US Medical Health Research Spending on the Rise, but for How Long?
A new report from Research America shows that investment in medical health research and development (R&D) is on the rise, with a 20.6% growth in spending from 2013 to 2016.
The report, developed from data derived from industry sources; federal, state, and local governments; academic and research institutions; hospital research centers; and grant-giving entities, found that the total amount that the United States spent on medical and health R&D in 2016 reached $171.8 billion.
The biggest contributor to R&D spending over the study period was industry, which includes biopharmaceutical developers, medical technology developers, and healthcare service companies. These industries accounted for 67.4% of all medical and health research spending, and biopharmaceutical companies alone accounted for 52.3% of total US R&D spending in 2016. According to the report, at least 7 biopharmaceutical developers contributed over $1 billion each to R&D activities.
Other contributors were the following:
- The US federal government, 21.9%
- Universities, 5%
- Foundations, 1.5%
- Independent hospitals, 0.8%
- Independent research institutes, 1.5%
- State and local governments, 1.0%
- Voluntary health associations and professional societies, 0.8%
Despite such impressive spending growth, the report noted, R&D comprises only a small fraction of overall US healthcare spending. The report’s authors estimate that the total healthcare spend in the United States reached $3.5 trillion in 2016, with R&D comprising just 4.9% of that amount.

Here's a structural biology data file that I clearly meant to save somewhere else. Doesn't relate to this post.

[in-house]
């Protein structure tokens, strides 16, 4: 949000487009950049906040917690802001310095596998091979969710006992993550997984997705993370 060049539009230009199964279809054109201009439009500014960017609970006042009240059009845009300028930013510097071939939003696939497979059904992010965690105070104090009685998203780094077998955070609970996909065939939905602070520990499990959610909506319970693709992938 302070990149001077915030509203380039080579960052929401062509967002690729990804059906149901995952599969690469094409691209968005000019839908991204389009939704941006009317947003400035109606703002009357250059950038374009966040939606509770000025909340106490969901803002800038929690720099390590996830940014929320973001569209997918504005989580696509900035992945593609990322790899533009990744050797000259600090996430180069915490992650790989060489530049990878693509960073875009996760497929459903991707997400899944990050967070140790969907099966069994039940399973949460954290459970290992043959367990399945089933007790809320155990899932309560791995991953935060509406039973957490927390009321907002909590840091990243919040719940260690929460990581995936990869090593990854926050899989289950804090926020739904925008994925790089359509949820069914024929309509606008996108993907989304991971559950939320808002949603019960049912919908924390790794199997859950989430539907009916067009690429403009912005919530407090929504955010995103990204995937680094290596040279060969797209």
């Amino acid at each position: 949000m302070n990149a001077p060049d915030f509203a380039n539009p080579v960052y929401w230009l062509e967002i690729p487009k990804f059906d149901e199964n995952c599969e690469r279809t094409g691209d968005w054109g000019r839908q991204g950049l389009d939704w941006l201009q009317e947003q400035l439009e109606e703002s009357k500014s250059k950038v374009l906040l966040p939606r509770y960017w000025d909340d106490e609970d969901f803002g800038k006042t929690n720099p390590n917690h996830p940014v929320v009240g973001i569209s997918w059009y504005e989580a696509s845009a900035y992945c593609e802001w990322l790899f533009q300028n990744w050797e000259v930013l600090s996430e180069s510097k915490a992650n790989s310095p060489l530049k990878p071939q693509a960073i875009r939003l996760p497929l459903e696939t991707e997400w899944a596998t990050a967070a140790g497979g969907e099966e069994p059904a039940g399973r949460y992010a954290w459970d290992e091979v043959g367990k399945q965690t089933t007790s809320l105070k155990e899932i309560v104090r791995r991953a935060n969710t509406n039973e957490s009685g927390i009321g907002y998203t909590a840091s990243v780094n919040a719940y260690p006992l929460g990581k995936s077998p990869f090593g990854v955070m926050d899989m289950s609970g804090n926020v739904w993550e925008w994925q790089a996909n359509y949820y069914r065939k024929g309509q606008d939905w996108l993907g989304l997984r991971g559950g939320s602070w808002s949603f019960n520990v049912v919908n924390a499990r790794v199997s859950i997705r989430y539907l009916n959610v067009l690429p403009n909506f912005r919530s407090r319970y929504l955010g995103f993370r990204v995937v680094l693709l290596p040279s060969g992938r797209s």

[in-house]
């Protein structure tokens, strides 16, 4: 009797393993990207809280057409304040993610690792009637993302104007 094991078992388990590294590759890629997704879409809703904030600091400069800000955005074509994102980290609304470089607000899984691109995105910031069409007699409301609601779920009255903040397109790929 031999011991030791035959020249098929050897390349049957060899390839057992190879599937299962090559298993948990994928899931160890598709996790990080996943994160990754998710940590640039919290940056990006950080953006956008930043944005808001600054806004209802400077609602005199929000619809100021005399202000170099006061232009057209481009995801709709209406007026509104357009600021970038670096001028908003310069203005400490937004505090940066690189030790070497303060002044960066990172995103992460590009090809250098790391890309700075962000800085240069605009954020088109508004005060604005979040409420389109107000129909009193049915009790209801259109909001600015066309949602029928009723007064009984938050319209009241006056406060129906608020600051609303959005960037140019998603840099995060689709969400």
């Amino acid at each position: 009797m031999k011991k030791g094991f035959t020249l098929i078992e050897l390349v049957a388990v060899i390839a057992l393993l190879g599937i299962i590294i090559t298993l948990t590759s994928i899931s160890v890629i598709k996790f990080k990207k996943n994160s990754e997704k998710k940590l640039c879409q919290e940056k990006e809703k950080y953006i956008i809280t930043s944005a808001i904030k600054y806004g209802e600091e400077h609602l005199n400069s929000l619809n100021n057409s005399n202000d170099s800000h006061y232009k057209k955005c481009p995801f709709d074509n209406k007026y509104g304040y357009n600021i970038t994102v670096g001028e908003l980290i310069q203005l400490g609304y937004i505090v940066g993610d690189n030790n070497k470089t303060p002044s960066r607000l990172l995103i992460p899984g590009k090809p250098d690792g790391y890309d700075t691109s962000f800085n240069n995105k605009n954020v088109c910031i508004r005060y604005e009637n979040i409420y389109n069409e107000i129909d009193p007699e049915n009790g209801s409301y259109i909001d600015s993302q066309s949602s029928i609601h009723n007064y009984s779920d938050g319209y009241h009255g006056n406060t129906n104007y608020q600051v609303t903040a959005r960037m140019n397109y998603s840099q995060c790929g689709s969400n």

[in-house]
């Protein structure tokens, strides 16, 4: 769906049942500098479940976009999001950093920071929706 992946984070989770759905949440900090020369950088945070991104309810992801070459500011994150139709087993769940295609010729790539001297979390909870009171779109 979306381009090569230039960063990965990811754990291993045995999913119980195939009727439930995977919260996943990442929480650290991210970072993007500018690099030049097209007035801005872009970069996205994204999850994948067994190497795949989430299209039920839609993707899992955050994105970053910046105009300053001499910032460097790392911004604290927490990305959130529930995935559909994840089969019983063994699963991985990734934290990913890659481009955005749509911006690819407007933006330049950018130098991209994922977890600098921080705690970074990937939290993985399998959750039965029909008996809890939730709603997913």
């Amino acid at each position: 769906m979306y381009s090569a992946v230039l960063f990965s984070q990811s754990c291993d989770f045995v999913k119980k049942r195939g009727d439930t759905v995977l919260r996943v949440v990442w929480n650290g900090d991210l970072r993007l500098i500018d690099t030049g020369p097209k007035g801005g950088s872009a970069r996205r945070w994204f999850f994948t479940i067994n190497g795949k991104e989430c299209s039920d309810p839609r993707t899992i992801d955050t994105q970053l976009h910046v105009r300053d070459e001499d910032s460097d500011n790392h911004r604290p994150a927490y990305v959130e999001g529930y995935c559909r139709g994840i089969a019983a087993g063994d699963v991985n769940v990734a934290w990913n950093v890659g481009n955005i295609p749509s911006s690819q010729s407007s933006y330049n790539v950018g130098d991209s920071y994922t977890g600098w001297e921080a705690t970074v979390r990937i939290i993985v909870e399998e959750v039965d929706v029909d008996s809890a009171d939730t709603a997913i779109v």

Additionally, while R&D spending is on the rise, growth in that spending has begun to wane, with only a 6.8% growth between 2015 and 2016 (compared to annual growth of 7.9% between 2013 and 2014 and 8.2% from 2014 to 2015). The report’s authors blamed lingering industry concerns about the survival of the Affordable Care Act, as well as foreign competition and pipeline challenges, for the spending slowdown.
Federal policy makers, too, faced challenges during the study period, including the impact of the 2011 Budget Control Act, which instituted budget caps subject to sequestration. The first cap, implemented in 2013, cut federal spending by $85.3 billion with across-the-board budget reductions. However, the American Taxpayer Relief Act and the Bipartisan Budget Act, both signed into law in 2013, provided temporary loosening of budgetary restrictions, and the 21st Century Cures Act helped the National Institutes of Health (NIH) to regain ground between 2015 and 2016.
The report’s authors wrote that 2017 spending is likely to increase, primarily due to an additional $2 billion earmarked for the NIH, but the long-term outlook for R&D is uncertain. The authors cited the current administration’s calls for large cuts to federal research funding across non–defense-related areas as a potential cause of reduced spending on health research.
Such slowdowns in spending are of significant concern during the current public health crisis of opioid addiction. Research into addiction has thus far yielded 2 key tools that can be used in combatting the effects of addiction: opioid overdose reversal emergency injections and medication-assisted therapies. However, the scale of opioid addiction in the United States requires additional therapies, and significant investment into prevention and treatment of addiction will be key to solving the issue of the epidemic.
“In total, our nation spends less than 5 cents of each health dollar on R&D,” the authors concluded. “We must consider whether this level of investment is adequate to address the formidable health challenges before us.”